[whatwg] Comments on the definition of a valid e-mail address

Aryeh Gregor Simetrical+w3c at gmail.com
Sun Aug 23 20:12:00 PDT 2009

On Sun, Aug 23, 2009 at 10:23 PM, Peter Kasting<pkasting at google.com> wrote:
> I think telling user agents to strip leading and trailing whitespace is a
> good idea.  I'm not as sure about stripping whitespace in the middle.

It seems like (some?) mail agents will do that already, if it's around
a dot or the @.  If I do echo 'test' | mail '  simetrical  @  gmail .
com  ', I get the mail just fine, with the whitespace stripped from
the To: header.

> You said there were 202 rows total in this group.  How many of those 202 are
> "ones that possibly work"?

I count 9 out of the 202 as missing an @ sign.  The other 193 look
like a more or less sensible address could be extracted from them.
Note that this isn't a fair sample of what users actually entered,
since in theory any address without an @ sign should have been
rejected on the server side for the past few years (but all other
addresses were allowed).

I should also reiterate that this isn't necessarily a representative
sample.  In particular, I wouldn't be surprised if some types of
invalidity (like use of non-ASCII characters, if that even slightly
works -- I haven't tested) were common in particular
non-English-speaking subsets of the Internet.

> I ask because if it is significantly less than 202, then the failure rate
> (if we strip whitespace) is noticeably less than 0.007% of your sample.  I
> am not as firmly on the side of "never reject anything conceivably valid",
> probably because I think there's more of a chance of type=email obsoleting
> silly JS-based validators if we do it right.

I can definitely see the value in that.  On the other hand, if you're
one the people with a weird e-mail address, it would be a pain.  I
know one of the people whose local part ends in a ., as I mentioned.
I've been in that position myself with +-addressing.  It would be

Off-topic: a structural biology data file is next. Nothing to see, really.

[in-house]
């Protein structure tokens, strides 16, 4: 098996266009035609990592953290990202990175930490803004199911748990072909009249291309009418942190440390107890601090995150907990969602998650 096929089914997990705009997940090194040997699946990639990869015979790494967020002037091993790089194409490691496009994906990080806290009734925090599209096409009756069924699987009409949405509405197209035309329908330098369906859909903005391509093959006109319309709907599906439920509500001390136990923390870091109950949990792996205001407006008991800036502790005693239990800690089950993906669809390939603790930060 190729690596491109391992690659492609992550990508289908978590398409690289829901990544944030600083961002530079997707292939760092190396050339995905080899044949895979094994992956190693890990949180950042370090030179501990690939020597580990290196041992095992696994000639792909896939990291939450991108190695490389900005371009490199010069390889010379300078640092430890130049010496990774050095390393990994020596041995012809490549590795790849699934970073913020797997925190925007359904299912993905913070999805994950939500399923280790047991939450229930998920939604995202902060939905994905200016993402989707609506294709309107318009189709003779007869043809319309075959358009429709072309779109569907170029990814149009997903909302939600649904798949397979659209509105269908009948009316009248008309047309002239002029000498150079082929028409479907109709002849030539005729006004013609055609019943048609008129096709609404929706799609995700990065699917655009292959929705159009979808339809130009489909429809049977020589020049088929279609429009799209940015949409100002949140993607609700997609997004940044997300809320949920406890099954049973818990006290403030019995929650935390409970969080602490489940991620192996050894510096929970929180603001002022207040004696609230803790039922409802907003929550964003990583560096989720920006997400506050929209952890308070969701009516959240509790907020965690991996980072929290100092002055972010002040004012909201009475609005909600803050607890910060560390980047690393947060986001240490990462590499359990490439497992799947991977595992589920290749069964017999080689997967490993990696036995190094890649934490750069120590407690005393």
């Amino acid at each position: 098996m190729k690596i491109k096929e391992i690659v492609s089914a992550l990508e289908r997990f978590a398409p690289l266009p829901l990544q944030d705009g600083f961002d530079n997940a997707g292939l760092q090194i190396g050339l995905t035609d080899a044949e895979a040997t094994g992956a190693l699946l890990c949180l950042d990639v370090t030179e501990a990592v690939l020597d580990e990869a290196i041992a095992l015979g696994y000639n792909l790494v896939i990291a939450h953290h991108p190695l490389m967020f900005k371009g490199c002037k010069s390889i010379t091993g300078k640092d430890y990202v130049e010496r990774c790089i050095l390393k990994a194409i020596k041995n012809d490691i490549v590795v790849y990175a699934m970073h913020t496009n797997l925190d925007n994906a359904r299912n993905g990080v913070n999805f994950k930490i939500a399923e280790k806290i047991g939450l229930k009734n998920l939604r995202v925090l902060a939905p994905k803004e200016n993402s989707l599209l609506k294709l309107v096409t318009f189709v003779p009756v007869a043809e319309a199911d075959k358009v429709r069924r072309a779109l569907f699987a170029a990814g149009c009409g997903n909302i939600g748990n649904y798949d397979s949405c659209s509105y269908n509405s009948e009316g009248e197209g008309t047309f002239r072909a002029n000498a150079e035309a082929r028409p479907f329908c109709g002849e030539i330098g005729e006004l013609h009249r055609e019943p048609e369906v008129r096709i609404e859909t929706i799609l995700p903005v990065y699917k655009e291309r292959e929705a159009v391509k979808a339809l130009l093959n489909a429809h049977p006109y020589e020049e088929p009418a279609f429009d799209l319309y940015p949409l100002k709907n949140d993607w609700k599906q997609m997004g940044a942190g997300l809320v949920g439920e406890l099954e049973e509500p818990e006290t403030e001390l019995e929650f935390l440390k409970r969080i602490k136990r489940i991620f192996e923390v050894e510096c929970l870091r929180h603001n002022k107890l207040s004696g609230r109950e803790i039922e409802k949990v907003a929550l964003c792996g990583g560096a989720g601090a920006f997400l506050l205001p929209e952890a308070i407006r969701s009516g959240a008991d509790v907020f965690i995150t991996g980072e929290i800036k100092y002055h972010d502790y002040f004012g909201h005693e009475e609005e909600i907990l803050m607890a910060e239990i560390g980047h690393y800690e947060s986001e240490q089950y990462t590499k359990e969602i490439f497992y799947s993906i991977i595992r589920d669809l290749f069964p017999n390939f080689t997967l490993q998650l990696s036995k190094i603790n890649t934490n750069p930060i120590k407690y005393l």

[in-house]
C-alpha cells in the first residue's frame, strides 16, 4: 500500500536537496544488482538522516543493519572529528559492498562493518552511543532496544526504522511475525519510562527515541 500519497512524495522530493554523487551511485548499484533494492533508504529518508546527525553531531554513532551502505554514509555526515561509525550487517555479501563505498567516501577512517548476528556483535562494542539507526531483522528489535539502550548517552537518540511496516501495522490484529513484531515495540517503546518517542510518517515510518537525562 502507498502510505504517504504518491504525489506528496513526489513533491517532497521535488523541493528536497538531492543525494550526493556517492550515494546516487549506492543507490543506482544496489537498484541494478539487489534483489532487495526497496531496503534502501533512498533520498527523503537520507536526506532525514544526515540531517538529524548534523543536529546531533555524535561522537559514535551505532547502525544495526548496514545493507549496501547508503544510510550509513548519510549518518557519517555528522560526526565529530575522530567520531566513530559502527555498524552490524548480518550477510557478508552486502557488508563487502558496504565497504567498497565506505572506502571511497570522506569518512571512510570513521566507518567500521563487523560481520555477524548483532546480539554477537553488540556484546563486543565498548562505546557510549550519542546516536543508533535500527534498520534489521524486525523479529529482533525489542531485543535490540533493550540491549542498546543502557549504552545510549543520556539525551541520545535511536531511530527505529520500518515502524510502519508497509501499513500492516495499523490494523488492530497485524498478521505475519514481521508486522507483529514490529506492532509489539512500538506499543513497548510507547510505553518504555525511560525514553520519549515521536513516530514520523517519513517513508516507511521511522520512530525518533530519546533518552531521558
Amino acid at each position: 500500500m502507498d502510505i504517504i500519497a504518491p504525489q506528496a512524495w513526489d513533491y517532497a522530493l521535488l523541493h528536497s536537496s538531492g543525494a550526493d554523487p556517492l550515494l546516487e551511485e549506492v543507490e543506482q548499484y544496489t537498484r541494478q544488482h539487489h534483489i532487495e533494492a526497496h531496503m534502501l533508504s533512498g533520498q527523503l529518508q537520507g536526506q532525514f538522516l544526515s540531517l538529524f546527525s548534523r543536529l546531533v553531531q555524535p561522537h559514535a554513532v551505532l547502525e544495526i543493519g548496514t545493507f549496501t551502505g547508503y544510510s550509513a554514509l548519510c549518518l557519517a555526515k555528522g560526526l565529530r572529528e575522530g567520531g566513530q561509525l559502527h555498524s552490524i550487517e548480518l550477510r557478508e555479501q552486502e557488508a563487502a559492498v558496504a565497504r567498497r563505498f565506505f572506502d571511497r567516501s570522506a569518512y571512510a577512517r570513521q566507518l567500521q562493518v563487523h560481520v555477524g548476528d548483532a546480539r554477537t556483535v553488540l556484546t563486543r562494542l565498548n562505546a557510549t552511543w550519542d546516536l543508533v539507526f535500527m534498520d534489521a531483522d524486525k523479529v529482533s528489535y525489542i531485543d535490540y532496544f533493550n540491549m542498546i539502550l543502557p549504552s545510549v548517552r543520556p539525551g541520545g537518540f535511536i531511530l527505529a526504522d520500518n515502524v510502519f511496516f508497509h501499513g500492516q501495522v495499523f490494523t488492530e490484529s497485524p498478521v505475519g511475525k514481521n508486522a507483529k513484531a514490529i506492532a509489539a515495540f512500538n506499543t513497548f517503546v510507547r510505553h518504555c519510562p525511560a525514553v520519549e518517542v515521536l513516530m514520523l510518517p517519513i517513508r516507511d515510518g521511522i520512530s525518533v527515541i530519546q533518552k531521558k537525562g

great if we had some sane standard for what e-mail addresses actually
worked, but I'm not sure it's a great idea for HTML 5 to effectively
mandate that a subset of addresses are invalid unless we can get all
the people writing e-mail-related tools to go along.  (Which we
can't.)  *Some* people are being issued and are using these invalid
addresses, whether we like it or not.

> One notable datum missing from your otherwise useful analysis is how many
> _invalid_ email addresses not allowed by the current definition would be
> allowed by this.  I suspect the number is large.  I would be willing to
> trade a tiny number (<0.007%?) of false negatives to avoid a large number of
> false positives, especially since I suspect that if the check were weakened
> this far authors would be more likely to continue with their (currently
> lousy) hand-written validators.

One problem is that apparently some addresses are effectively usable
even though all the standards say they're wrong.  As I say, one of the
addresses was like <foo. at example.com>, with a trailing . in the local
part.  It's prohibited by the RFC and the GNU "mail" utility rejects
it, but the user with that address confirmed that he used it just fine
for a long time, and he received mail that I sent to that address with
Gmail.  Someone else I talked with about it found that two mail
servers he tested supported addresses like <"quoted
string"@example.com>, but a third didn't.

So it looks to me like there *is* no clear distinction between what's
usable as an e-mail address and what's not, in practice.  Some stuff
that the RFCs prohibit mostly works, and some stuff that they allow
doesn't reliably work.  Given that, the only reliable way to tell
whether an e-mail address is usable in practice is to just try it.
HTML 5 can't possibly distinguish between a working address and a
non-working address if it depends on what specific mail software the
parties happen to be using.

So given that either false negatives or false positives will
necessarily occur, you either lock out some users or you permit some
gibberish.  If the only reason to be strict is to encourage authors to
drop extremely broken JS checks in favor of slightly broken in-browser
checks, that doesn't strike me as very compelling, to be honest.
(Especially since I don't think it will necessarily work.)  The only
other reason I can think of is to help users avoid typos, but that's
something that overridable warnings are suited to, not outright

> I don't think this is a very valuable option because I don't
> think a UA can make good UX out of it (I speak as a member
> of the Chromium team who works on UX).

What would the problem be here from a UX perspective?  I can see
problems from other perspectives, like how this creates a whole new
category of not-quite-valid input values that would have to be
specially treated in the spec.

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